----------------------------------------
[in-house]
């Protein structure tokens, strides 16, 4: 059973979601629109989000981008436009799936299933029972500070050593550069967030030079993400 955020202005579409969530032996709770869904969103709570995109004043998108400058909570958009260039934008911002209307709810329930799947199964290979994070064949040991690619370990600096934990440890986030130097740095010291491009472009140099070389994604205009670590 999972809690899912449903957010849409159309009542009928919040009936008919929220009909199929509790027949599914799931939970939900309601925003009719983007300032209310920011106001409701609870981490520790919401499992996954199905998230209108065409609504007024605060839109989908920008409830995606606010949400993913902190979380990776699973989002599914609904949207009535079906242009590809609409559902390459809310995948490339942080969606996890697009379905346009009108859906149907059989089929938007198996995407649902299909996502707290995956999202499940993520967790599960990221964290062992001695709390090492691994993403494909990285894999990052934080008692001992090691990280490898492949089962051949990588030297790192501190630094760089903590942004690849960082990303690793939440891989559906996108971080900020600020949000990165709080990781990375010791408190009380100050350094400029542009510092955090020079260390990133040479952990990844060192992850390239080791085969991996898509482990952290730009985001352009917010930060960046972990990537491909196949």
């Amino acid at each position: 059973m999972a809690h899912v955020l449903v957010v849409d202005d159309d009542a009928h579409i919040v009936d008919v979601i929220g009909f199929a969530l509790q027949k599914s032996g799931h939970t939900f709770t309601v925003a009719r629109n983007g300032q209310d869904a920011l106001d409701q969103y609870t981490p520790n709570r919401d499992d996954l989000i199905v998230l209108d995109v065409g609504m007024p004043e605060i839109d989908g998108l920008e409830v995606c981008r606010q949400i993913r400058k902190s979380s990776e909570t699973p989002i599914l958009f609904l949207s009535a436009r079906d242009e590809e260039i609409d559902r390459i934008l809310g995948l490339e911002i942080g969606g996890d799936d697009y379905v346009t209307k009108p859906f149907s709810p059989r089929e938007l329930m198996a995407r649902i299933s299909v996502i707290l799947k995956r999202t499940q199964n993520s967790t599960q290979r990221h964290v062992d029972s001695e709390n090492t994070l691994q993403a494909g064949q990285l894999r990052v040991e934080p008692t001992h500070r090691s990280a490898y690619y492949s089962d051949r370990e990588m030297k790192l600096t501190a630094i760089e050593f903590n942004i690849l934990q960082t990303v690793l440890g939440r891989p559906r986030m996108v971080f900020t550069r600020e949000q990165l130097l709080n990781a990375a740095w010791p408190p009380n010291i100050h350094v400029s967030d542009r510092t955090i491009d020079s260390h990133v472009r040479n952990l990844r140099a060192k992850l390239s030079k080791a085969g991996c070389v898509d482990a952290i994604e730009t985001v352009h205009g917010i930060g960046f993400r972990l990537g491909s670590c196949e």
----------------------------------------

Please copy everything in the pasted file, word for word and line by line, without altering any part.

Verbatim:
[in-house]
């Protein structure tokens, strides 16, 4: 059973979601629109989000981008436009799936299933029972500070050593550069967030030079993400 955020202005579409969530032996709770869904969103709570995109004043998108400058909570958009260039934008911002209307709810329930799947199964290979994070064949040991690619370990600096934990440890986030130097740095010291491009472009140099070389994604205009670590 999972809690899912449903957010849409159309009542009928919040009936008919929220009909199929509790027949599914799931939970939900309601925003009719983007300032209310920011106001409701609870981490520790919401499992996954199905998230209108065409609504007024605060839109989908920008409830995606606010949400993913902190979380990776699973989002599914609904949207009535079906242009590809609409559902390459809310995948490339942080969606996890697009379905346009009108859906149907059989089929938007198996995407649902299909996502707290995956999202499940993520967790599960990221964290062992001695709390090492691994993403494909990285894999990052934080008692001992090691990280490898492949089962051949990588030297790192501190630094760089903590942004690849960082990303690793939440891989559906996108971080900020600020949000990165709080990781990375010791408190009380100050350094400029542009510092955090020079260390990133040479952990990844060192992850390239080791085969991996898509482990952290730009985001352009917010930060960046972990990537491909196949």
């Amino acid at each position: 059973m999972a809690h899912v955020l449903v957010v849409d202005d159309d009542a009928h579409i919040v009936d008919v979601i929220g009909f199929a969530l509790q027949k599914s032996g799931h939970t939900f709770t309601v925003a009719r629109n983007g300032q209310d869904a920011l106001d409701q969103y609870t981490p520790n709570r919401d499992d996954l989000i199905v998230l209108d995109v065409g609504m007024p004043e605060i839109d989908g998108l920008e409830v995606c981008r606010q949400i993913r400058k902190s979380s990776e909570t699973p989002i599914l958009f609904l949207s009535a436009r079906d242009e590809e260039i609409d559902r390459i934008l809310g995948l490339e911002i942080g969606g996890d799936d697009y379905v346009t209307k009108p859906f149907s709810p059989r089929e938007l329930m198996a995407r649902i299933s299909v996502i707290l799947k995956r999202t499940q199964n993520s967790t599960q290979r990221h964290v062992d029972s001695e709390n090492t994070l691994q993403a494909g064949q990285l894999r990052v040991e934080p008692t001992h500070r090691s990280a490898y690619y492949s089962d051949r370990e990588m030297k790192l600096t501190a630094i760089e050593f903590n942004i690849l934990q960082t990303v690793l440890g939440r891989p559906r986030m996108v971080f900020t550069r600020e949000q990165l130097l709080n990781a990375a740095w010791p408190p009380n010291i100050h350094v400029s967030d542009r510092t955090i491009d020079s260390h990133v472009r040479n952990l990844r140099a060192k992850l390239s030079k080791a085969g991996c070389v898509d482990a952290i994604e730009t985001v352009h205009g917010i930060g960046f993400r972990l990537g491909s670590c196949e």